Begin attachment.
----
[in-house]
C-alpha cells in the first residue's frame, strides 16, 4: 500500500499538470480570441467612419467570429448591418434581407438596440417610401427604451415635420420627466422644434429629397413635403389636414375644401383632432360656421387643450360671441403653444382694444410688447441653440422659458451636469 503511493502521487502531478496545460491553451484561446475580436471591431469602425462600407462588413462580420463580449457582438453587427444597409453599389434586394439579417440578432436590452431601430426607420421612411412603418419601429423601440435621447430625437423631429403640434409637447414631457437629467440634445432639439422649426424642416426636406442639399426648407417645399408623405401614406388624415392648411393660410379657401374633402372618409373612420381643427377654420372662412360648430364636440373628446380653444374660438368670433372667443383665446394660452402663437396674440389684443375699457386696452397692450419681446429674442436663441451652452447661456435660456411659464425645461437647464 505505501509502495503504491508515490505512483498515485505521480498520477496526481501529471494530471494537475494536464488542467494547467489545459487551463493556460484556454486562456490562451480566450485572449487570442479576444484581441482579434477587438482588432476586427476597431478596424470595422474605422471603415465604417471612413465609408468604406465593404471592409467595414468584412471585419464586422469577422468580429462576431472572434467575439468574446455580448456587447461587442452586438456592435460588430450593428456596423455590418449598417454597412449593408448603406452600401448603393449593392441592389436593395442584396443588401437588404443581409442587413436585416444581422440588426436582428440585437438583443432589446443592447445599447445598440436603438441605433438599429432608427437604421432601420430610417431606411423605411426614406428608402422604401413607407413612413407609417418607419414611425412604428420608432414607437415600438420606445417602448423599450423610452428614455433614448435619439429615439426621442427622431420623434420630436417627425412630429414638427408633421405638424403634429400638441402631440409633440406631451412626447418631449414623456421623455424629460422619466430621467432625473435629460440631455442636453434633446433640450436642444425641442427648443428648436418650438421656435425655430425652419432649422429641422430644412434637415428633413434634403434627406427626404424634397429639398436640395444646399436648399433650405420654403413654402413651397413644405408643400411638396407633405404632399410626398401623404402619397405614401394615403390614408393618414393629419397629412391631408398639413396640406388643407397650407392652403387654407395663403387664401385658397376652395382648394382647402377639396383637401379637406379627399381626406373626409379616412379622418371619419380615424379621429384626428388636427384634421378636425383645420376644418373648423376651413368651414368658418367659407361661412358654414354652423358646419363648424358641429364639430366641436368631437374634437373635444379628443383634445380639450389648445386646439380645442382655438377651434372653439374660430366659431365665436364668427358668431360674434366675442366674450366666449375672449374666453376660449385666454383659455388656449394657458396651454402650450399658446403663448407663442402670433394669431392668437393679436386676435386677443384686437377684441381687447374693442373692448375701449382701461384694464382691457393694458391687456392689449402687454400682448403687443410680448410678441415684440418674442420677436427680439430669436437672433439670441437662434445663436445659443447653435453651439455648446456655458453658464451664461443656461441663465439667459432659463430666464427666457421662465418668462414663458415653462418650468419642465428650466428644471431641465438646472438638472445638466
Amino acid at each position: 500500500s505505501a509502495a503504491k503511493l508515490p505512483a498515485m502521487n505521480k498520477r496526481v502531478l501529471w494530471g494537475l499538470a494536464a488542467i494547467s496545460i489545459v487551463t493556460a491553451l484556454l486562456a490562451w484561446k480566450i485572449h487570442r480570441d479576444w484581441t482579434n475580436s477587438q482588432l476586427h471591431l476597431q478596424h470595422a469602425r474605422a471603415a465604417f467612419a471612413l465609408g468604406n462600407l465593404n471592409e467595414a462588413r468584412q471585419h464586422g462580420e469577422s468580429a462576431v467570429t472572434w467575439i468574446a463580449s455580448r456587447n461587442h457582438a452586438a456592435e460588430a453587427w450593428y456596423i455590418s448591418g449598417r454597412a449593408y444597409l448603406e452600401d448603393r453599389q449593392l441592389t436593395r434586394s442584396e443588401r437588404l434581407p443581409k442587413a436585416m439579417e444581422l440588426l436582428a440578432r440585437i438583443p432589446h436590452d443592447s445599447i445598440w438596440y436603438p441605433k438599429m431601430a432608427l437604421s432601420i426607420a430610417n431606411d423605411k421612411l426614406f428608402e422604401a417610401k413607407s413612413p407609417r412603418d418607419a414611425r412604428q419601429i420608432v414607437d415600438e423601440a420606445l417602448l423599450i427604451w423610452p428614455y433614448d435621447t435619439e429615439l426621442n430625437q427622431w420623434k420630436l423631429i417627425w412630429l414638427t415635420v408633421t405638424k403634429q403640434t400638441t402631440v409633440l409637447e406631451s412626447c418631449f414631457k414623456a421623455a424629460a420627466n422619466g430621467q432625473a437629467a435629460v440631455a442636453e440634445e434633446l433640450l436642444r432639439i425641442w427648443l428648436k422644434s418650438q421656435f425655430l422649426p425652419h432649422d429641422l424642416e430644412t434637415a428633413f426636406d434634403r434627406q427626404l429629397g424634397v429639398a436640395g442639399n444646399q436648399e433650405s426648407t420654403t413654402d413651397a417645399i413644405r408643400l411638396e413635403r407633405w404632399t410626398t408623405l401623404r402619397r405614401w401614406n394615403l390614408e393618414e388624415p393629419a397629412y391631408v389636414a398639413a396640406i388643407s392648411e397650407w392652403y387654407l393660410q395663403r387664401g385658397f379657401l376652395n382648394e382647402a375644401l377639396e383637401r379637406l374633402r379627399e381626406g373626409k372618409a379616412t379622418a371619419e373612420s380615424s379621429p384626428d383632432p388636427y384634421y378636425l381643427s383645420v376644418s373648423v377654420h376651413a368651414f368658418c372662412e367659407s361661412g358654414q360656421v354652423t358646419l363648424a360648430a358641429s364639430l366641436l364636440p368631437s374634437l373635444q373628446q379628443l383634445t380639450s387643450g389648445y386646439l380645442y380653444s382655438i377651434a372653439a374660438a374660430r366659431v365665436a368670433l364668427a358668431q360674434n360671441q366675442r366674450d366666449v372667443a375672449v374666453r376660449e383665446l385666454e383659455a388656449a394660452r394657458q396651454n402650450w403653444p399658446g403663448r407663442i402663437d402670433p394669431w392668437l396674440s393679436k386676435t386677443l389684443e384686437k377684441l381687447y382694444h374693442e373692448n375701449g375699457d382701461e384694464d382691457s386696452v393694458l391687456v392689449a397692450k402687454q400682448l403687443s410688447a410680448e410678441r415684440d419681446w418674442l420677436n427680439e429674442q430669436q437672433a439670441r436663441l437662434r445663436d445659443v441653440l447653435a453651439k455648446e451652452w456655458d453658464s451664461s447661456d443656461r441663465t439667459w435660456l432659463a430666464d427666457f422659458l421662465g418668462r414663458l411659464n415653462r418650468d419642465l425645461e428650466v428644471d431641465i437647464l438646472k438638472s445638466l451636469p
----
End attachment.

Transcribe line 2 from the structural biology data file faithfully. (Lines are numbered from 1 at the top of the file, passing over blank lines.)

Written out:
C-alpha cells in the first residue's frame, strides 16, 4: 500500500499538470480570441467612419467570429448591418434581407438596440417610401427604451415635420420627466422644434429629397413635403389636414375644401383632432360656421387643450360671441403653444382694444410688447441653440422659458451636469 503511493502521487502531478496545460491553451484561446475580436471591431469602425462600407462588413462580420463580449457582438453587427444597409453599389434586394439579417440578432436590452431601430426607420421612411412603418419601429423601440435621447430625437423631429403640434409637447414631457437629467440634445432639439422649426424642416426636406442639399426648407417645399408623405401614406388624415392648411393660410379657401374633402372618409373612420381643427377654420372662412360648430364636440373628446380653444374660438368670433372667443383665446394660452402663437396674440389684443375699457386696452397692450419681446429674442436663441451652452447661456435660456411659464425645461437647464 505505501509502495503504491508515490505512483498515485505521480498520477496526481501529471494530471494537475494536464488542467494547467489545459487551463493556460484556454486562456490562451480566450485572449487570442479576444484581441482579434477587438482588432476586427476597431478596424470595422474605422471603415465604417471612413465609408468604406465593404471592409467595414468584412471585419464586422469577422468580429462576431472572434467575439468574446455580448456587447461587442452586438456592435460588430450593428456596423455590418449598417454597412449593408448603406452600401448603393449593392441592389436593395442584396443588401437588404443581409442587413436585416444581422440588426436582428440585437438583443432589446443592447445599447445598440436603438441605433438599429432608427437604421432601420430610417431606411423605411426614406428608402422604401413607407413612413407609417418607419414611425412604428420608432414607437415600438420606445417602448423599450423610452428614455433614448435619439429615439426621442427622431420623434420630436417627425412630429414638427408633421405638424403634429400638441402631440409633440406631451412626447418631449414623456421623455424629460422619466430621467432625473435629460440631455442636453434633446433640450436642444425641442427648443428648436418650438421656435425655430425652419432649422429641422430644412434637415428633413434634403434627406427626404424634397429639398436640395444646399436648399433650405420654403413654402413651397413644405408643400411638396407633405404632399410626398401623404402619397405614401394615403390614408393618414393629419397629412391631408398639413396640406388643407397650407392652403387654407395663403387664401385658397376652395382648394382647402377639396383637401379637406379627399381626406373626409379616412379622418371619419380615424379621429384626428388636427384634421378636425383645420376644418373648423376651413368651414368658418367659407361661412358654414354652423358646419363648424358641429364639430366641436368631437374634437373635444379628443383634445380639450389648445386646439380645442382655438377651434372653439374660430366659431365665436364668427358668431360674434366675442366674450366666449375672449374666453376660449385666454383659455388656449394657458396651454402650450399658446403663448407663442402670433394669431392668437393679436386676435386677443384686437377684441381687447374693442373692448375701449382701461384694464382691457393694458391687456392689449402687454400682448403687443410680448410678441415684440418674442420677436427680439430669436437672433439670441437662434445663436445659443447653435453651439455648446456655458453658464451664461443656461441663465439667459432659463430666464427666457421662465418668462414663458415653462418650468419642465428650466428644471431641465438646472438638472445638466